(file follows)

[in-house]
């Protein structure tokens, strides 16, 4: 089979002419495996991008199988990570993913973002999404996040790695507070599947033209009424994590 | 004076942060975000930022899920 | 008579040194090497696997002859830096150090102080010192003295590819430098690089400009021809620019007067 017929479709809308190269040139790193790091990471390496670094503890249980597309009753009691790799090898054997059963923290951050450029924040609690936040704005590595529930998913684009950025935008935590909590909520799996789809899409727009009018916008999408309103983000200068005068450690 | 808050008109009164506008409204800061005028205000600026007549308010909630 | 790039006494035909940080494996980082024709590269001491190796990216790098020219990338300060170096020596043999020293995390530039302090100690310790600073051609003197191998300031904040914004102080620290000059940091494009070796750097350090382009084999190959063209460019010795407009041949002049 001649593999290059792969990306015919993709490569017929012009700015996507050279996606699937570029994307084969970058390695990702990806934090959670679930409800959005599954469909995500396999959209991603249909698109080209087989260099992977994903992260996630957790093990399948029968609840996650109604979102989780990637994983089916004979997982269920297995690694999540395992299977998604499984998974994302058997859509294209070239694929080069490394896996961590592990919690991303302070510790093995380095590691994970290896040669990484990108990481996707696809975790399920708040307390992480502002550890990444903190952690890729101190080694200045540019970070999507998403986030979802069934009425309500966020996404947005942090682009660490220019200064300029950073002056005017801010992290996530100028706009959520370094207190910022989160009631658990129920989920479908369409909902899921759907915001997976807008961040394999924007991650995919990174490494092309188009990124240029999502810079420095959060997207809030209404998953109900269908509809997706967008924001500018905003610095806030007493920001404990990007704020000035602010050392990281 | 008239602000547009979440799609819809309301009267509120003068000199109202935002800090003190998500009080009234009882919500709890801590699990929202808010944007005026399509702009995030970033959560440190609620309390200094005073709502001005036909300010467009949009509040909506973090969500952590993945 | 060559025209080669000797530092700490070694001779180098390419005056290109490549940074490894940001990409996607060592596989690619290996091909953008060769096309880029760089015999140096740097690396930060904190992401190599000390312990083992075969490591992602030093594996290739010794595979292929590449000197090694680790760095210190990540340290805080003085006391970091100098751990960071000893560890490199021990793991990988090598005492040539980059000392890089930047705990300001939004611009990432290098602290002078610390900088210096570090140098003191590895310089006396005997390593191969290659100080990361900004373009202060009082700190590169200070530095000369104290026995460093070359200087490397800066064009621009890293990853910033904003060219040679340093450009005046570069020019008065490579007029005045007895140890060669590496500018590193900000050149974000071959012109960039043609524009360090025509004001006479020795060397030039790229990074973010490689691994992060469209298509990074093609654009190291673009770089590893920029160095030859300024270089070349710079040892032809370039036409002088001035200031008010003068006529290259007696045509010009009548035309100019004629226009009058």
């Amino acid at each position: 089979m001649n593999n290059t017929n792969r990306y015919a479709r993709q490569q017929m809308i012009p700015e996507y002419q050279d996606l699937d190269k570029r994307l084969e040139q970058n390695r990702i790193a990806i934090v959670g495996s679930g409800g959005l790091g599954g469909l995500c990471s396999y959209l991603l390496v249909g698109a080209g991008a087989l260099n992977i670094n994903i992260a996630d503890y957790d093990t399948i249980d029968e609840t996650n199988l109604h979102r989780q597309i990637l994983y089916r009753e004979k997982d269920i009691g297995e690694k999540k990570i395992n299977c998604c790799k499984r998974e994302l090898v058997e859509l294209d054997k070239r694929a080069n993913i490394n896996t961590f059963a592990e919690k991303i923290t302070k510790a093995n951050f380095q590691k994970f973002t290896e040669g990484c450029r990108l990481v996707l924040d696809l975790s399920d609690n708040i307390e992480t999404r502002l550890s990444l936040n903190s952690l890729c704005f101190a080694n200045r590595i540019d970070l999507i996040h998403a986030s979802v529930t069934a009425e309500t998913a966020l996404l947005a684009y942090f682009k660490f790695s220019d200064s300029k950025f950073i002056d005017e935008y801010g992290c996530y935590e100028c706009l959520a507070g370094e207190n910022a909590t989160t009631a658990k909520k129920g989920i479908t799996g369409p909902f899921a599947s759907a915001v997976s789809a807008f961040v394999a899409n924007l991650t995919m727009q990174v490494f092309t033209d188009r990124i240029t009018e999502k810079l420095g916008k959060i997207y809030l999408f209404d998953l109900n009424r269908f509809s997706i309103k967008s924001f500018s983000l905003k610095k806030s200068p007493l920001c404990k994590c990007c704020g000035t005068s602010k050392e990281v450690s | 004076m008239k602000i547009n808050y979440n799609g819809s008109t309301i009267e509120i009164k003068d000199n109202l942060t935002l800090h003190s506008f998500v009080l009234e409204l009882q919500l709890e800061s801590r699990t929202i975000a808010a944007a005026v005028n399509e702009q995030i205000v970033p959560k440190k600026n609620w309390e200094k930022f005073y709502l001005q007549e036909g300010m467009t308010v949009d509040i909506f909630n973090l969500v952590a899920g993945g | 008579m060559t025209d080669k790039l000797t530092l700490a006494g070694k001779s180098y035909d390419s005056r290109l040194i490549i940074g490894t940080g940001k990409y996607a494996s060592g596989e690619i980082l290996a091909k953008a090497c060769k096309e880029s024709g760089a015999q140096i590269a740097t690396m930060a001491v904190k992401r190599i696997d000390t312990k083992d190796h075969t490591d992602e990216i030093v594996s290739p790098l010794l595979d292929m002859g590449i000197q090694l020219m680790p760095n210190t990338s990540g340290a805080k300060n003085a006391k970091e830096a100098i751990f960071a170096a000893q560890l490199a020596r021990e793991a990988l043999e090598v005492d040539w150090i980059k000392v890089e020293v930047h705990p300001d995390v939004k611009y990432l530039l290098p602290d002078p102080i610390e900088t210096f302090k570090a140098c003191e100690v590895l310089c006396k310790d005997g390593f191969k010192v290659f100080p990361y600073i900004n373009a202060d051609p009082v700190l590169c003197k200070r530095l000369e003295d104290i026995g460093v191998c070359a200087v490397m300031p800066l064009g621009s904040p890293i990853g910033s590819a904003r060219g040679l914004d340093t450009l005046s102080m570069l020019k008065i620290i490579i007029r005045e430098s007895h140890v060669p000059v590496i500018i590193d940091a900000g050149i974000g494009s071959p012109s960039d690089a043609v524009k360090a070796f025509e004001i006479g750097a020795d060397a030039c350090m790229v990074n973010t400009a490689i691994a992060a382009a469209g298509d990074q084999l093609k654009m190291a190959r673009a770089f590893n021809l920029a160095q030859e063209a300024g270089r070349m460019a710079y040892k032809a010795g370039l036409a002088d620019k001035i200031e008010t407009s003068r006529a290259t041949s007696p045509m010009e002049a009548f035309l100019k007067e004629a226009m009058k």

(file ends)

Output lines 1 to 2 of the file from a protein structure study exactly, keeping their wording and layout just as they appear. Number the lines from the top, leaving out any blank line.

[in-house]
């Protein structure tokens, strides 16, 4: 089979002419495996991008199988990570993913973002999404996040790695507070599947033209009424994590 | 004076942060975000930022899920 | 008579040194090497696997002859830096150090102080010192003295590819430098690089400009021809620019007067 017929479709809308190269040139790193790091990471390496670094503890249980597309009753009691790799090898054997059963923290951050450029924040609690936040704005590595529930998913684009950025935008935590909590909520799996789809899409727009009018916008999408309103983000200068005068450690 | 808050008109009164506008409204800061005028205000600026007549308010909630 | 790039006494035909940080494996980082024709590269001491190796990216790098020219990338300060170096020596043999020293995390530039302090100690310790600073051609003197191998300031904040914004102080620290000059940091494009070796750097350090382009084999190959063209460019010795407009041949002049 001649593999290059792969990306015919993709490569017929012009700015996507050279996606699937570029994307084969970058390695990702990806934090959670679930409800959005599954469909995500396999959209991603249909698109080209087989260099992977994903992260996630957790093990399948029968609840996650109604979102989780990637994983089916004979997982269920297995690694999540395992299977998604499984998974994302058997859509294209070239694929080069490394896996961590592990919690991303302070510790093995380095590691994970290896040669990484990108990481996707696809975790399920708040307390992480502002550890990444903190952690890729101190080694200045540019970070999507998403986030979802069934009425309500966020996404947005942090682009660490220019200064300029950073002056005017801010992290996530100028706009959520370094207190910022989160009631658990129920989920479908369409909902899921759907915001997976807008961040394999924007991650995919990174490494092309188009990124240029999502810079420095959060997207809030209404998953109900269908509809997706967008924001500018905003610095806030007493920001404990990007704020000035602010050392990281 | 008239602000547009979440799609819809309301009267509120003068000199109202935002800090003190998500009080009234009882919500709890801590699990929202808010944007005026399509702009995030970033959560440190609620309390200094005073709502001005036909300010467009949009509040909506973090969500952590993945 | 060559025209080669000797530092700490070694001779180098390419005056290109490549940074490894940001990409996607060592596989690619290996091909953008060769096309880029760089015999140096740097690396930060904190992401190599000390312990083992075969490591992602030093594996290739010794595979292929590449000197090694680790760095210190990540340290805080003085006391970091100098751990960071000893560890490199021990793991990988090598005492040539980059000392890089930047705990300001939004611009990432290098602290002078610390900088210096570090140098003191590895310089006396005997390593191969290659100080990361900004373009202060009082700190590169200070530095000369104290026995460093070359200087490397800066064009621009890293990853910033904003060219040679340093450009005046570069020019008065490579007029005045007895140890060669590496500018590193900000050149974000071959012109960039043609524009360090025509004001006479020795060397030039790229990074973010490689691994992060469209298509990074093609654009190291673009770089590893920029160095030859300024270089070349710079040892032809370039036409002088001035200031008010003068006529290259007696045509010009009548035309100019004629226009009058």